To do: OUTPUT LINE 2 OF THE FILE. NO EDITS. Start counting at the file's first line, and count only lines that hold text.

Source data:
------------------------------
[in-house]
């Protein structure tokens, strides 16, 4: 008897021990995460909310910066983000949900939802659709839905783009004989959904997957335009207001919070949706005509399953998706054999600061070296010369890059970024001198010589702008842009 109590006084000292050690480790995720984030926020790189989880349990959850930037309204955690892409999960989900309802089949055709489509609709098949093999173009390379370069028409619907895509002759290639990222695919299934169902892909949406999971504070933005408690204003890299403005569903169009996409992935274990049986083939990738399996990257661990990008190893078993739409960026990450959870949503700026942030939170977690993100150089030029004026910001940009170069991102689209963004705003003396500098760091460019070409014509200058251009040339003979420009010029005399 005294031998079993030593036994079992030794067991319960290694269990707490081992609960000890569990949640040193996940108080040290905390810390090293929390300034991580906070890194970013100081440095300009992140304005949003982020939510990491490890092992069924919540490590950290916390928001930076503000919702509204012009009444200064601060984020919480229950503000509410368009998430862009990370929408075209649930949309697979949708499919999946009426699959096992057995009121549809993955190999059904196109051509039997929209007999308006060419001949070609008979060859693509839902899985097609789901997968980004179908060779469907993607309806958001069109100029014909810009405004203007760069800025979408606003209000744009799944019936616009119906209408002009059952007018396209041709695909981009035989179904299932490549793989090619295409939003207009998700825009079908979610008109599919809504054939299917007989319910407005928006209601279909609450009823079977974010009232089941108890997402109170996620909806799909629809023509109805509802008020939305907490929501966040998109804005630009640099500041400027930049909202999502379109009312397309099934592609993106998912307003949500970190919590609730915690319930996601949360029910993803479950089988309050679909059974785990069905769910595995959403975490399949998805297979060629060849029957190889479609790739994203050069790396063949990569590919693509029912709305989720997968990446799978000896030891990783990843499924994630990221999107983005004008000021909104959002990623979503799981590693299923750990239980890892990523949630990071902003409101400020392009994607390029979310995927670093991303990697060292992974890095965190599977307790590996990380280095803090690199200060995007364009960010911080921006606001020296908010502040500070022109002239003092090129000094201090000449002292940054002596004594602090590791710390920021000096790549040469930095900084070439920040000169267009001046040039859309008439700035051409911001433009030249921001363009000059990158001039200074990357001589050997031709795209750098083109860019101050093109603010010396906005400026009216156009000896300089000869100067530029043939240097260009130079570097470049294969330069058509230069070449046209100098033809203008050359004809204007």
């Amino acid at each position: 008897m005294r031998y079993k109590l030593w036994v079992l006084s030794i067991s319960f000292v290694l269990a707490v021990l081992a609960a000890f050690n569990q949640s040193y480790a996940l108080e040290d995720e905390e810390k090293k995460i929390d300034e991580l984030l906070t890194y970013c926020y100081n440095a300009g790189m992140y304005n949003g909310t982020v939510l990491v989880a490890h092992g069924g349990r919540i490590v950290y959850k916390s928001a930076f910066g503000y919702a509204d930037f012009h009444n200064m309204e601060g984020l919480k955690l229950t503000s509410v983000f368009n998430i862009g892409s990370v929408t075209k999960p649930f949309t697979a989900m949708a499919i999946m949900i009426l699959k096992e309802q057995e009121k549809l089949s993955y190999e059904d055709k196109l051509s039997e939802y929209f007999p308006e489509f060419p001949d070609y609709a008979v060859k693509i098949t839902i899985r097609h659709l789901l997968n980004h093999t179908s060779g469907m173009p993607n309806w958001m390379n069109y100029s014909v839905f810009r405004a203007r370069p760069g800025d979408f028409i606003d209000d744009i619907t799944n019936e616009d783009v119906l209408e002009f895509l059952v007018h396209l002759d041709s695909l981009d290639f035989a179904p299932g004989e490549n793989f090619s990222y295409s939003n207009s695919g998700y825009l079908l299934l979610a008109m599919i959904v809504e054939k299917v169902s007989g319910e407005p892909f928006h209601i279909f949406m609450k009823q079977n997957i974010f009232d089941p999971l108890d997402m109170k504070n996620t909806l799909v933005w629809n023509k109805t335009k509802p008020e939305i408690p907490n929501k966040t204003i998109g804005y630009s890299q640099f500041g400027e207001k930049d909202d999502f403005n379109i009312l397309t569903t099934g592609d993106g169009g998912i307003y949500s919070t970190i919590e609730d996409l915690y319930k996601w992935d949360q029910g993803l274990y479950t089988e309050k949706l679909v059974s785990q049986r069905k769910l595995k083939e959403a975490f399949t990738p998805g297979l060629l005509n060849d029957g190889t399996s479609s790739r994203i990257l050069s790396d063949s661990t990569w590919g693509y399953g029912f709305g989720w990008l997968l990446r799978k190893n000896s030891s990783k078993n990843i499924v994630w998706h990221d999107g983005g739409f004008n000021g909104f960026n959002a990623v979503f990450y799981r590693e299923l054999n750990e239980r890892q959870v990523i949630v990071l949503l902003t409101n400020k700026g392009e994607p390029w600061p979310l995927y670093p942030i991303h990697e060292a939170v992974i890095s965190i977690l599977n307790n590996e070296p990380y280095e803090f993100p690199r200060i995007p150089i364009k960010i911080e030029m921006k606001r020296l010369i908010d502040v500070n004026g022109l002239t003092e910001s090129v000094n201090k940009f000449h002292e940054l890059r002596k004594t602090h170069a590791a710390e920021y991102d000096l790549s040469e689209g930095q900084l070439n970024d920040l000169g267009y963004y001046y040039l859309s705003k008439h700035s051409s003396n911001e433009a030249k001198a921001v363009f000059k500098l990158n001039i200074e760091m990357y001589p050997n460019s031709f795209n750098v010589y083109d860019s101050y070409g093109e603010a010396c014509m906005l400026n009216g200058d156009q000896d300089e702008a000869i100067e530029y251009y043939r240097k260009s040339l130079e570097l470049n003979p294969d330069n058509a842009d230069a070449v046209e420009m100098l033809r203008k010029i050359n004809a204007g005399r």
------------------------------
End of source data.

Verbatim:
């Protein structure tokens, strides 16, 4: 008897021990995460909310910066983000949900939802659709839905783009004989959904997957335009207001919070949706005509399953998706054999600061070296010369890059970024001198010589702008842009 109590006084000292050690480790995720984030926020790189989880349990959850930037309204955690892409999960989900309802089949055709489509609709098949093999173009390379370069028409619907895509002759290639990222695919299934169902892909949406999971504070933005408690204003890299403005569903169009996409992935274990049986083939990738399996990257661990990008190893078993739409960026990450959870949503700026942030939170977690993100150089030029004026910001940009170069991102689209963004705003003396500098760091460019070409014509200058251009040339003979420009010029005399 005294031998079993030593036994079992030794067991319960290694269990707490081992609960000890569990949640040193996940108080040290905390810390090293929390300034991580906070890194970013100081440095300009992140304005949003982020939510990491490890092992069924919540490590950290916390928001930076503000919702509204012009009444200064601060984020919480229950503000509410368009998430862009990370929408075209649930949309697979949708499919999946009426699959096992057995009121549809993955190999059904196109051509039997929209007999308006060419001949070609008979060859693509839902899985097609789901997968980004179908060779469907993607309806958001069109100029014909810009405004203007760069800025979408606003209000744009799944019936616009119906209408002009059952007018396209041709695909981009035989179904299932490549793989090619295409939003207009998700825009079908979610008109599919809504054939299917007989319910407005928006209601279909609450009823079977974010009232089941108890997402109170996620909806799909629809023509109805509802008020939305907490929501966040998109804005630009640099500041400027930049909202999502379109009312397309099934592609993106998912307003949500970190919590609730915690319930996601949360029910993803479950089988309050679909059974785990069905769910595995959403975490399949998805297979060629060849029957190889479609790739994203050069790396063949990569590919693509029912709305989720997968990446799978000896030891990783990843499924994630990221999107983005004008000021909104959002990623979503799981590693299923750990239980890892990523949630990071902003409101400020392009994607390029979310995927670093991303990697060292992974890095965190599977307790590996990380280095803090690199200060995007364009960010911080921006606001020296908010502040500070022109002239003092090129000094201090000449002292940054002596004594602090590791710390920021000096790549040469930095900084070439920040000169267009001046040039859309008439700035051409911001433009030249921001363009000059990158001039200074990357001589050997031709795209750098083109860019101050093109603010010396906005400026009216156009000896300089000869100067530029043939240097260009130079570097470049294969330069058509230069070449046209100098033809203008050359004809204007």